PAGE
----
You can find most popular coin collecting phrases in this coin glossary.
face value - the exchange value for which a coin is made to be spent or exchanged. Example: A US quarter's face value is 25 cents. Yet if it is silver or a rare date the collector value may be more. Face Value is Not its collector or precious metal value.
fair - A very heavily worn coin. Date may only be partially visible. One of the lowest grades of a coin, F-2. See Coin Grading
fantasy piece – this is any coin made for sale to collectors and includes most restrikes.
fiat money - currency or coin that looses it's value, retaining no substantial backing.
filler - a coin used to "fill in" the place in a collection until a better grade coin can be found or purchased to take its place. Often a low grade or damaged coin may be used as a filler until a nice one can be found.
field - the background surface of a coin not used for the design or inscription
fine - one day I told my wife she looked "fine". She got upset. To me I was saying she looked "nice". To her I was saying she looked "just OOkay". The same can be said about this coin grading term. Fine is a medium grade coin. It corresponds to F-12 and F-15 of the current grading standards. A Fine coin will have some detail present in the recessed areas. However, it is not sharp and there are some details still missing. You may be pleased to locate a fine grade coin, particularly when the coin is scarce or rare. However, a fine coin when common is not as great a treasure. See Coin Grading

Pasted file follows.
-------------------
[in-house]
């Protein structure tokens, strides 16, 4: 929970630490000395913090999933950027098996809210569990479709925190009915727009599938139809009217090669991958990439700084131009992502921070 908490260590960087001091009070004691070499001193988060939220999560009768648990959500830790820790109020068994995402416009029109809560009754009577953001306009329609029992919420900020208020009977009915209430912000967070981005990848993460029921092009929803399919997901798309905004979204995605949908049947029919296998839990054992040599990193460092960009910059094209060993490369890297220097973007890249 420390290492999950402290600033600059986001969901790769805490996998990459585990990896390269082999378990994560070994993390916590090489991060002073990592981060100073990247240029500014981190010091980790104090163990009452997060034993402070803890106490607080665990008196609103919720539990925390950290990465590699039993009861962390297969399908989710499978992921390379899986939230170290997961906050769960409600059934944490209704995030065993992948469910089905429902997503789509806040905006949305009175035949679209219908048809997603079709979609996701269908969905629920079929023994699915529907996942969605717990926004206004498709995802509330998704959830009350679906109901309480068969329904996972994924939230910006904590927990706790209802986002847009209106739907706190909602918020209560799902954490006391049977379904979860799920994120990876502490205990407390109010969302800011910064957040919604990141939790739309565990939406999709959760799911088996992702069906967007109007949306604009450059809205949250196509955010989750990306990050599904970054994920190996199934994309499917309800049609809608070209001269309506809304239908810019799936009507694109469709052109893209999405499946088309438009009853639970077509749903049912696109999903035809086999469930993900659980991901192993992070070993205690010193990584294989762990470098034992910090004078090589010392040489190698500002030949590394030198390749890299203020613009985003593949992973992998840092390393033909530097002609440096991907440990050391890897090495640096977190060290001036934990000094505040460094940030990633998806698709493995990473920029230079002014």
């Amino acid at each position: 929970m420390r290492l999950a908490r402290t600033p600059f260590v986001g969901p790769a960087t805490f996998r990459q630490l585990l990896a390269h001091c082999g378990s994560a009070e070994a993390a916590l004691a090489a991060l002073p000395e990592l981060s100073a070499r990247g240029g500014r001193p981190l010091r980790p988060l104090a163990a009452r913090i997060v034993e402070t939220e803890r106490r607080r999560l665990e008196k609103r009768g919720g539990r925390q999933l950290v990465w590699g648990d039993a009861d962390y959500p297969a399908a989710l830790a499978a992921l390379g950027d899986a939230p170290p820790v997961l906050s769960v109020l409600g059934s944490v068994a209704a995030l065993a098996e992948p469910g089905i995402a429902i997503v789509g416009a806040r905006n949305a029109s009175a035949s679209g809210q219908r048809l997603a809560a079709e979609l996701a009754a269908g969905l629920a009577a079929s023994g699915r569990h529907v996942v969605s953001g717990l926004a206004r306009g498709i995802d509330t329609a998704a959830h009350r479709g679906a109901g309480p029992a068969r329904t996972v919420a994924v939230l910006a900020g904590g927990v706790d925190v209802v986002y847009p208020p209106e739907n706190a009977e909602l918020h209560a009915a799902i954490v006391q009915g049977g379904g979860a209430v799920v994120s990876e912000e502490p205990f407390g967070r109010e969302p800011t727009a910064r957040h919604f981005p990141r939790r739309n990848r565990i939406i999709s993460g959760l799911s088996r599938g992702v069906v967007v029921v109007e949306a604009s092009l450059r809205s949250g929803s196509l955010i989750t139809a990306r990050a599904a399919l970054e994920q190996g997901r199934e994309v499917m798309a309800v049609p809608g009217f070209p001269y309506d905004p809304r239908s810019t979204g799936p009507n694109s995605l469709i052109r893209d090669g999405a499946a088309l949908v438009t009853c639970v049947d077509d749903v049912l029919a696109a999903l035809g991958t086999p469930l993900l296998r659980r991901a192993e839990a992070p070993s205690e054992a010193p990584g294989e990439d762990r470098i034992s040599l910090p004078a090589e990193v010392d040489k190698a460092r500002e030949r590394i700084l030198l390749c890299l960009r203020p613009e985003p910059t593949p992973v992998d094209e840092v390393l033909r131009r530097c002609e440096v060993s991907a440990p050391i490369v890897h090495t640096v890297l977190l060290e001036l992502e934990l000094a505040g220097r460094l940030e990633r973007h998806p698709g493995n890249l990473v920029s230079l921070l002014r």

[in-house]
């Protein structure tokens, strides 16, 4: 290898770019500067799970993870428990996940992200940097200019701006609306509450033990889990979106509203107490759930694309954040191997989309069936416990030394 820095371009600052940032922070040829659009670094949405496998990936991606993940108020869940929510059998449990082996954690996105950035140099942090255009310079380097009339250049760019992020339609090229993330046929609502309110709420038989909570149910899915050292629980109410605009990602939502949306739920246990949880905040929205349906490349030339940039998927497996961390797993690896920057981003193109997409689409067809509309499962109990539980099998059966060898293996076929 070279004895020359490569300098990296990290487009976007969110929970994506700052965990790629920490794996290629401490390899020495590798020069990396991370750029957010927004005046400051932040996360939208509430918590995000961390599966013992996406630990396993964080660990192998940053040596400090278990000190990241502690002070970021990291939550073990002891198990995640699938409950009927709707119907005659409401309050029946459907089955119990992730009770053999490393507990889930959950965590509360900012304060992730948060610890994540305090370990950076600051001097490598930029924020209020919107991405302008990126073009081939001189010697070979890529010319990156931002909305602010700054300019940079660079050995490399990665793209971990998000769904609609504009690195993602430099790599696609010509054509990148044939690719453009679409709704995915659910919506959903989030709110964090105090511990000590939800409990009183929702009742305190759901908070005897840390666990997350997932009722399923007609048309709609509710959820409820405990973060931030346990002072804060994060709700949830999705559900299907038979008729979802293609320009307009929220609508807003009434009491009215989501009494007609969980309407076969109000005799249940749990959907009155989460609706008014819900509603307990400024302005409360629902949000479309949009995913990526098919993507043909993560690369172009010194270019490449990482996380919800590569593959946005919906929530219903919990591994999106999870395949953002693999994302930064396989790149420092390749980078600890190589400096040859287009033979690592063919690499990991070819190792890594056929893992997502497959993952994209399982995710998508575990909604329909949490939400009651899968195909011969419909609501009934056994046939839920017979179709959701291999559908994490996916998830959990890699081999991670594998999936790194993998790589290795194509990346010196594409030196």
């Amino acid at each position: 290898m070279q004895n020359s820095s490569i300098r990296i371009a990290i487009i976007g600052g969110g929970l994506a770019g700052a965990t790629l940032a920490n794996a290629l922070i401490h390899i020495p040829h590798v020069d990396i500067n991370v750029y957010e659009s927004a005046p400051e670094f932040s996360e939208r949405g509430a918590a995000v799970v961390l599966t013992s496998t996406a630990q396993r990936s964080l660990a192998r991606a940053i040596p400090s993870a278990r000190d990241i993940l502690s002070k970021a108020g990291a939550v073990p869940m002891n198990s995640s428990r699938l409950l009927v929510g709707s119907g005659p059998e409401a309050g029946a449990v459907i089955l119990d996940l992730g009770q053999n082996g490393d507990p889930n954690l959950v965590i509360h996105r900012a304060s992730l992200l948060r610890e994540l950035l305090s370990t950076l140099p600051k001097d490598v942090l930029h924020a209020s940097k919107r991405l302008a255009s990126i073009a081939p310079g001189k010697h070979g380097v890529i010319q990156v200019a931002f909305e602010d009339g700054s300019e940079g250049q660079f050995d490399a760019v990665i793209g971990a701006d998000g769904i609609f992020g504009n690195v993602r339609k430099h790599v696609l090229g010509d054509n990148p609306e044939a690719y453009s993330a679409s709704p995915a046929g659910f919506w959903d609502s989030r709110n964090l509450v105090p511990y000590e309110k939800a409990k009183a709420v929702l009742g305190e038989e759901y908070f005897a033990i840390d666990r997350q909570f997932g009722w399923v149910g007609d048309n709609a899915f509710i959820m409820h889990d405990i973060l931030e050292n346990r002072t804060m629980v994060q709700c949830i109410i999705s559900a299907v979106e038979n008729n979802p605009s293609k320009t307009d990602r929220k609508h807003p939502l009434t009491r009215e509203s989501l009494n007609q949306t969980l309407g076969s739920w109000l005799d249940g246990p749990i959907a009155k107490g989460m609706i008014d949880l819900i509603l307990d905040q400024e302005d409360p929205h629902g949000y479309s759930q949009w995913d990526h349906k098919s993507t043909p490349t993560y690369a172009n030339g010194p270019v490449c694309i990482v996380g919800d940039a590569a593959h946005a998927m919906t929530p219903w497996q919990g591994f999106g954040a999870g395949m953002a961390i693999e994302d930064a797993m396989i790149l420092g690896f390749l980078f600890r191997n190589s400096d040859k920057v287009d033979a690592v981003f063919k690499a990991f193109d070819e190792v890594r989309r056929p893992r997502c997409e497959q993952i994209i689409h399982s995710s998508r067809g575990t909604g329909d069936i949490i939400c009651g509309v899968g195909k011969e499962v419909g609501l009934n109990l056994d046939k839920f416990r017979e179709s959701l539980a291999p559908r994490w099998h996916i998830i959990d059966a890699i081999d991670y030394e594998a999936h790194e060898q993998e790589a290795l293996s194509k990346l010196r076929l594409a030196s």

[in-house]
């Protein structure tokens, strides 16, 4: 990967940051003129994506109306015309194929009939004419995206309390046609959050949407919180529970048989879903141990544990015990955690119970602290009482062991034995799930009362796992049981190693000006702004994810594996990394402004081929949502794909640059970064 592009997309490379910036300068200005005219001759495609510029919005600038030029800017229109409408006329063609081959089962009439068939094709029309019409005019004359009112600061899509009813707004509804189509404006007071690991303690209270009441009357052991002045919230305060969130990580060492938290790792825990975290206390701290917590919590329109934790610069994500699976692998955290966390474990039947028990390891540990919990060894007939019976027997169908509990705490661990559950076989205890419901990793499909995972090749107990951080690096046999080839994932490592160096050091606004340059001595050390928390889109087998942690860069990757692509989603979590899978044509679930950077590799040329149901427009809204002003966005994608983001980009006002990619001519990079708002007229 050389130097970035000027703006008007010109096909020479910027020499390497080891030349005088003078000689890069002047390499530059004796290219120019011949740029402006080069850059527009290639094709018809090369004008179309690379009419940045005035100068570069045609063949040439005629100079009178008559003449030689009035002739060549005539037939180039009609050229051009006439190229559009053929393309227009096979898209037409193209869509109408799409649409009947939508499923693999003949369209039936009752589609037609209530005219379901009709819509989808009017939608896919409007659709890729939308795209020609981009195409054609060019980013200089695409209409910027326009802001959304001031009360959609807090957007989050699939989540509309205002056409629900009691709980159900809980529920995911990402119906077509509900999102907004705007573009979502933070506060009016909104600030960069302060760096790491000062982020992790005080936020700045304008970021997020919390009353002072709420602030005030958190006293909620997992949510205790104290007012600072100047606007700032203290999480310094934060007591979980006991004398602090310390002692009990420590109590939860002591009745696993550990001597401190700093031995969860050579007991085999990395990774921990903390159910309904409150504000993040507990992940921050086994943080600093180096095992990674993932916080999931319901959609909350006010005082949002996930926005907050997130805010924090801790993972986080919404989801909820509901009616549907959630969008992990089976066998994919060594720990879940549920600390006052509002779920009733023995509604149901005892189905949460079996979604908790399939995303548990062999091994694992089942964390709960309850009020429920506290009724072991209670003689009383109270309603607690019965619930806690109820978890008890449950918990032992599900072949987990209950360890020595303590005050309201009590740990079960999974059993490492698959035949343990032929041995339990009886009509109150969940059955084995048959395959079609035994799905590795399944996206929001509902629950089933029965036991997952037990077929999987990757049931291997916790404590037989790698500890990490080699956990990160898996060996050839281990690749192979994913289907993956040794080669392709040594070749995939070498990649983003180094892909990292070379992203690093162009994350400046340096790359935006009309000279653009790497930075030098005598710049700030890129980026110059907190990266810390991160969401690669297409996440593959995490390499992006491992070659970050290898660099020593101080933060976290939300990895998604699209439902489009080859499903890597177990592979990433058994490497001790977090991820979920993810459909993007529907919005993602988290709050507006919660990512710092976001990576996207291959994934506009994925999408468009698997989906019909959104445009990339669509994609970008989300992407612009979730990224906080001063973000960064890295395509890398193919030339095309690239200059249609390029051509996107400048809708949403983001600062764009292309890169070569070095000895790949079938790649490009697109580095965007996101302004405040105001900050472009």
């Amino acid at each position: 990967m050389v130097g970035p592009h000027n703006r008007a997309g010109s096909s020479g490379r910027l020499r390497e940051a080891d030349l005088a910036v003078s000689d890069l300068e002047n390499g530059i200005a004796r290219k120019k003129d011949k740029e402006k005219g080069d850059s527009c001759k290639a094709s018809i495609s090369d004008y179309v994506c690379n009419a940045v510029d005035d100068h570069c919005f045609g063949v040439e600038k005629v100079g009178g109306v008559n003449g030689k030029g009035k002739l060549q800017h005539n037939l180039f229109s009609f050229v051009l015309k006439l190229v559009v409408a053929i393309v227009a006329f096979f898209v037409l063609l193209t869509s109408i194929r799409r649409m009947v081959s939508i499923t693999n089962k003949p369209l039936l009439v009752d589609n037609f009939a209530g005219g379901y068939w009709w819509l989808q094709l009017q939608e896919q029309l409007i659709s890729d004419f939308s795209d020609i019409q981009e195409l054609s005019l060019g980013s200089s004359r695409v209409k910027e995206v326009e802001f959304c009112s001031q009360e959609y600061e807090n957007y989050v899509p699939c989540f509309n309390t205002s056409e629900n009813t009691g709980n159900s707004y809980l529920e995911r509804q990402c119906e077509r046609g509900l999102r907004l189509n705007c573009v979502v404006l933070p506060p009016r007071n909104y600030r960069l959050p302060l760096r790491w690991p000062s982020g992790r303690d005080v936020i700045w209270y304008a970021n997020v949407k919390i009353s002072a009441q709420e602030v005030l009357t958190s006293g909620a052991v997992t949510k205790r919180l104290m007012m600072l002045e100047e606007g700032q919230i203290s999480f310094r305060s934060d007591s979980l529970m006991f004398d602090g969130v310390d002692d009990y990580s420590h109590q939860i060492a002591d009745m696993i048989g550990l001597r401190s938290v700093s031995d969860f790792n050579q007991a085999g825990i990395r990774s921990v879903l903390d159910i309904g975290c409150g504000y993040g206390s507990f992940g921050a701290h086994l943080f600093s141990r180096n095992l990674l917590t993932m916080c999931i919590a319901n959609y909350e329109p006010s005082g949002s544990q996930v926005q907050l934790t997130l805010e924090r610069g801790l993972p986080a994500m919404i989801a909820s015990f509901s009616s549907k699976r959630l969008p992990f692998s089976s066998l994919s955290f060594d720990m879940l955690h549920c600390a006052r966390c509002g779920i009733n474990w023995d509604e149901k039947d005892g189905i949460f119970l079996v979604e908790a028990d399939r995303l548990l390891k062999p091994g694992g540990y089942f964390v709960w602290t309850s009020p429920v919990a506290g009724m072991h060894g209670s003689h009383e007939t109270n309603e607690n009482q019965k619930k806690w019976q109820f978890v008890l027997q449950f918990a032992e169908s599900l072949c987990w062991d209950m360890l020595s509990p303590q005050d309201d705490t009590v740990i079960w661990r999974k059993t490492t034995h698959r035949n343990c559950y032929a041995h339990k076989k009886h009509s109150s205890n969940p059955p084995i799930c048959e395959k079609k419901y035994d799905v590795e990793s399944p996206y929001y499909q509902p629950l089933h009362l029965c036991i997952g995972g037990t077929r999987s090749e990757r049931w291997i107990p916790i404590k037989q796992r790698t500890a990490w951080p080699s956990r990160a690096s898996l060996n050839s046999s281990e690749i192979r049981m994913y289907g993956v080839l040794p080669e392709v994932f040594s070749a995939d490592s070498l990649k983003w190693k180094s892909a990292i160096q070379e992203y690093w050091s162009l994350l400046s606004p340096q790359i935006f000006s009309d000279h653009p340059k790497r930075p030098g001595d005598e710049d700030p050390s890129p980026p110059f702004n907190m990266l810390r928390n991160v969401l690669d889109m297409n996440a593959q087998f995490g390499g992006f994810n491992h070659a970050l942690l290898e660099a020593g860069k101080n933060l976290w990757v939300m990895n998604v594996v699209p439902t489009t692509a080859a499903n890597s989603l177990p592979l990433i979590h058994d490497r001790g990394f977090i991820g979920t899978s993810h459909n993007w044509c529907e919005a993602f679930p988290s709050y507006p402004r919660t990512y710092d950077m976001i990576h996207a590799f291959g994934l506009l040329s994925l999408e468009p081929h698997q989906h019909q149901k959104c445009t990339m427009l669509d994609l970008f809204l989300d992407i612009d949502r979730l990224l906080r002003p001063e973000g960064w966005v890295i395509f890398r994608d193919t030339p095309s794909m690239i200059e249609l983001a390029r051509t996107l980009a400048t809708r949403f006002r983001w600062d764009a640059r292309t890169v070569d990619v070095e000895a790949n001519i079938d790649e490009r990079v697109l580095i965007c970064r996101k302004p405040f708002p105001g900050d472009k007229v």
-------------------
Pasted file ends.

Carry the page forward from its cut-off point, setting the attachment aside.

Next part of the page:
fineness - the purity of a coin, medal, or precious metal item. Uses a scale of 0 to 1.000. Examples: A silver coin with fineness of .999 would be as pure as a coin can be. A silver coin with fineness of .500 would be made of 50% silver. Most 1964 and earlier US silver coins were .900 fine, or 90% pure silver.
flan - a planchet or coin blank. (Coin that has not yet been stamped with a design.
Franklin Half dollar - Franklin Half dollars are sometimes called Liberty Bell halves because of the Liberty bell design on the reverse. The United States government made the Benjamin Franklin Half dollar from 1948 to 1963. Large numbers of them were melted during the big silver meltdowns of the late 1900's.
friction - A frontiersman might rub two sticks together and the result is a fire. The rubbing of a coin can result in a wear on its surface. Typically, friction causes various degrees of noticeable wear and results in lowering the desire (and value) of a coin. Friction can be caused by a coin sliding in a holder, coin drawer, or even by a good intending collector who tries to "clean" the coin.
frosted proof - a proof coin that has a mirror like surface in the background with a frosted (or dull) surface on the design. Proofs prior to 1937 and again beginning in the 1970's have frosted designs. Sometimes occurs in other years although not as often. Some frosted proof coins will bring a premium price.